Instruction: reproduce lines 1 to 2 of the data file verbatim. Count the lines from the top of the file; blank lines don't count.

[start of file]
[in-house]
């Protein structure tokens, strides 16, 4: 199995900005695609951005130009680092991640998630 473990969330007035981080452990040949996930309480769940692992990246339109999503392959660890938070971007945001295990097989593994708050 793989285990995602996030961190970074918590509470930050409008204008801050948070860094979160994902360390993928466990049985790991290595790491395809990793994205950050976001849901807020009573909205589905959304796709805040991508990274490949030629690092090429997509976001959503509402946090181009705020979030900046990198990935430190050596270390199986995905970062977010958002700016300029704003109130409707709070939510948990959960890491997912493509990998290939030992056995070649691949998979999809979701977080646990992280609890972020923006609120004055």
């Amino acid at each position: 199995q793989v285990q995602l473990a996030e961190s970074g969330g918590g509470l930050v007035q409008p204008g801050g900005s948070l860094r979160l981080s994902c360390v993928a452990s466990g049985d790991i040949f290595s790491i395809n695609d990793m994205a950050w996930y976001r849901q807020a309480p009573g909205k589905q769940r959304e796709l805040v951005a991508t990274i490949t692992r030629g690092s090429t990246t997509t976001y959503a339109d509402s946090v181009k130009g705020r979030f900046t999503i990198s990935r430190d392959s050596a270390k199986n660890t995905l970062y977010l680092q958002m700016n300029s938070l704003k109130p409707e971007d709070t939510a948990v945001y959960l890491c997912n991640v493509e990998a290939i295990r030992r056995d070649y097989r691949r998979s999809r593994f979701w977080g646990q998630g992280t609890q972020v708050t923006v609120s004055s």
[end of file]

[in-house]
């Protein structure tokens, strides 16, 4: 199995900005695609951005130009680092991640998630 473990969330007035981080452990040949996930309480769940692992990246339109999503392959660890938070971007945001295990097989593994708050 793989285990995602996030961190970074918590509470930050409008204008801050948070860094979160994902360390993928466990049985790991290595790491395809990793994205950050976001849901807020009573909205589905959304796709805040991508990274490949030629690092090429997509976001959503509402946090181009705020979030900046990198990935430190050596270390199986995905970062977010958002700016300029704003109130409707709070939510948990959960890491997912493509990998290939030992056995070649691949998979999809979701977080646990992280609890972020923006609120004055």